John Hauser, a professor of marketing at the Sloan School and the lead author of a paper on the research that is slated to appear in Marketing Science, explains that a website running the system would detect a user’s cognitive style. It would watch for traits, such as whether or not the user is detail oriented, and morph to complement that style. The changes would be subtle. “Suddenly, you’re finding the website is easy to navigate, more comfortable, and it gives you the information you need,” Hauser says. The user, he says, shouldn’t even realize that the website is personalized.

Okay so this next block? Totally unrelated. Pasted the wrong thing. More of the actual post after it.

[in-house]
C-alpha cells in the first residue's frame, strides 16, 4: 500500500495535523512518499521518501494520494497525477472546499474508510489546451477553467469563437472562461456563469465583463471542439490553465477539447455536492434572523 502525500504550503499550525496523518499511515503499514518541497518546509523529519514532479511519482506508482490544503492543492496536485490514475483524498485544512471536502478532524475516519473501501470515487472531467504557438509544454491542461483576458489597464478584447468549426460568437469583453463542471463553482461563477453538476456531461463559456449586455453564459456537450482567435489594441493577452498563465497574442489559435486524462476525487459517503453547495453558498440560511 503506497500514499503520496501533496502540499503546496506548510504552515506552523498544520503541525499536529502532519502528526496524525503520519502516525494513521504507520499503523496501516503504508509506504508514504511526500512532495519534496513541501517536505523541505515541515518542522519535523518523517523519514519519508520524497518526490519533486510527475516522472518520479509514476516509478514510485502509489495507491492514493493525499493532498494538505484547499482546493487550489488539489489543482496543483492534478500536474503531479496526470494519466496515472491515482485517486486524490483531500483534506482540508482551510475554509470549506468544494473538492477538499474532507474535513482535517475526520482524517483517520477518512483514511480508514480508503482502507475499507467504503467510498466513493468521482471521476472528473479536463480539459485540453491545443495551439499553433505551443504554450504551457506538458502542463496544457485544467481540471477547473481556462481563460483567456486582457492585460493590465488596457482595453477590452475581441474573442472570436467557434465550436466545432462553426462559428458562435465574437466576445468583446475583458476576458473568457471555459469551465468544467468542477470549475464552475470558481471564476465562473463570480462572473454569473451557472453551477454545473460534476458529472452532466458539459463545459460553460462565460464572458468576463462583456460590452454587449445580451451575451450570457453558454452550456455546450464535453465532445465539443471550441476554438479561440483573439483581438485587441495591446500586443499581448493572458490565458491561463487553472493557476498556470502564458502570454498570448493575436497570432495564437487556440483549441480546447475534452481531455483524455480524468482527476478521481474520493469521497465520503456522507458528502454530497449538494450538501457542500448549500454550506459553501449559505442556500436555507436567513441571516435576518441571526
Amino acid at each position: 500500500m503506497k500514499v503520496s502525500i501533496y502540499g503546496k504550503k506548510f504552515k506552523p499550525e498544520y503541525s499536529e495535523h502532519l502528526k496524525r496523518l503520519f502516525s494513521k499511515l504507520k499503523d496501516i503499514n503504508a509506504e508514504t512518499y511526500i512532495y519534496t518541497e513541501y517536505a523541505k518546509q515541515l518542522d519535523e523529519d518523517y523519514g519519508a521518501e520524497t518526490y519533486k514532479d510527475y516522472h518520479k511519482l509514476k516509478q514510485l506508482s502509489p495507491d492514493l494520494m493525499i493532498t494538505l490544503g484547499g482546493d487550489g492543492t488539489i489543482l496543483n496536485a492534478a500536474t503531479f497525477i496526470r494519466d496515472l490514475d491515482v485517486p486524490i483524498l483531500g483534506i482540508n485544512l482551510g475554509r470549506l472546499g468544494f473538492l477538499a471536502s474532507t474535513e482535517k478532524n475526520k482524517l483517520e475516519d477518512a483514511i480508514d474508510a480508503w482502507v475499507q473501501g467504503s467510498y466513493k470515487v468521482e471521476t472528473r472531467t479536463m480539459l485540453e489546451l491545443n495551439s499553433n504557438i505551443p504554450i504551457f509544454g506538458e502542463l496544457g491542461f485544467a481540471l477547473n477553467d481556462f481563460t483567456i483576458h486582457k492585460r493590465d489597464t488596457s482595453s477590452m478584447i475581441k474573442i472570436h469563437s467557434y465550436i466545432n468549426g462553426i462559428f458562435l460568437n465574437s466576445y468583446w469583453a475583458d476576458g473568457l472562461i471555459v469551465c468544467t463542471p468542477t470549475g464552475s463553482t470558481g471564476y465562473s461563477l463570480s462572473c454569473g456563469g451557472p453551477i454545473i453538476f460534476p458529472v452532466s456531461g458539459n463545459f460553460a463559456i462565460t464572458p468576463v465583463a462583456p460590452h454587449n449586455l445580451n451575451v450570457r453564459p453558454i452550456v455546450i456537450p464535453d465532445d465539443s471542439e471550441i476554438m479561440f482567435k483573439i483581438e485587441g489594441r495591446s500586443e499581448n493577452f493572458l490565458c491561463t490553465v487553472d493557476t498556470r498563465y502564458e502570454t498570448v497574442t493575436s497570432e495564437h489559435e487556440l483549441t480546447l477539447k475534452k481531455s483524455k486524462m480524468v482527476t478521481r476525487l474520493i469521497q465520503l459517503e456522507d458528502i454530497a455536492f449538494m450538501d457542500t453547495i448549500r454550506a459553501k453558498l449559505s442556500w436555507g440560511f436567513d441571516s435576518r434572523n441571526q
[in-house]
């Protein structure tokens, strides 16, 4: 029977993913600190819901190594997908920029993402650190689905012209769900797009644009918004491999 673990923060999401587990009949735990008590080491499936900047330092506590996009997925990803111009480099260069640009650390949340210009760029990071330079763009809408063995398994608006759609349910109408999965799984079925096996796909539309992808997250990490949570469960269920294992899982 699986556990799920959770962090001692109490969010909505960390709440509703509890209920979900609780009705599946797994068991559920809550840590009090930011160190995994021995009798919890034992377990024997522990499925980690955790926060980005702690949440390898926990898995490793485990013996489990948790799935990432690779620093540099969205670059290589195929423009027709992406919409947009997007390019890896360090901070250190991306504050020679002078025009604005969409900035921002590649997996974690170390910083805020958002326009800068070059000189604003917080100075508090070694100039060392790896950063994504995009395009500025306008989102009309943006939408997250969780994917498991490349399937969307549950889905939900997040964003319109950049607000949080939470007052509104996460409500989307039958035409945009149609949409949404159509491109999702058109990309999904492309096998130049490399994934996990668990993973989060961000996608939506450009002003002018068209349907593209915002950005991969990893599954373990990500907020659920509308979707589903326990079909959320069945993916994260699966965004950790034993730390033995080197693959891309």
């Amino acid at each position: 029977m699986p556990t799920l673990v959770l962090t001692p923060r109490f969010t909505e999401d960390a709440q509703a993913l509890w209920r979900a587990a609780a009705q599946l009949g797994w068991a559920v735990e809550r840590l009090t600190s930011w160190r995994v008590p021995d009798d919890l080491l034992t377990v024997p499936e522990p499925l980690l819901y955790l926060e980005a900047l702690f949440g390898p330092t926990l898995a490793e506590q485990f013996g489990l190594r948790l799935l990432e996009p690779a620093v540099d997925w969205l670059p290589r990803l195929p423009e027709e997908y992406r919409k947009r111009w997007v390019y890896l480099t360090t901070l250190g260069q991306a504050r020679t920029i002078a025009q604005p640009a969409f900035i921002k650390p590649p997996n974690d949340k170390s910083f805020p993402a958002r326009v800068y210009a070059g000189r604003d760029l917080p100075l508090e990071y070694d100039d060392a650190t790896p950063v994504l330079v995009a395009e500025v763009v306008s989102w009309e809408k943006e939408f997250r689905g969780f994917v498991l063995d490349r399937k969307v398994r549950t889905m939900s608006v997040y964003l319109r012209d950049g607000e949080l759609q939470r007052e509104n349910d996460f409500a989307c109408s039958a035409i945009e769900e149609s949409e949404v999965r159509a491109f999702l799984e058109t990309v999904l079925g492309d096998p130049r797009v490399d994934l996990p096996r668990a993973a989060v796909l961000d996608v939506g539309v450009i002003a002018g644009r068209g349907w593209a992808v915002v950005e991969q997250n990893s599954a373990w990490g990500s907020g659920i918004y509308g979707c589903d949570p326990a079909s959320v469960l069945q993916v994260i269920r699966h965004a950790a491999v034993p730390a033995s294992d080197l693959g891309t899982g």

The researchers built a prototype website for British Telecom, set up to sell broadband plans. The website is designed so that the first few clicks that visitors make are likely to reveal aspects of cognitive style. For example, the initial page that a user sees lets her choose, among other things, to compare plans using a chart or to interact with a broadband advisor. “You can see that someone who’s very analytic is probably more likely to go to ‘compare plans’ than to the direct advisor,” says Hauser. Within about 10 clicks, the system makes a guess at the user’s cognitive style and morphs to fit. “If we determine that you like lots of graphs, you’re going to start seeing lots of graphs,” he says. “If we determine that you like to get advice from peers, you’re going to see lots of advice from peers.”
In addition to guessing at each user’s cognitive style by analyzing that person’s pattern of clicks, the system would track data over time to see which versions of the website work most effectively for which cognitive styles.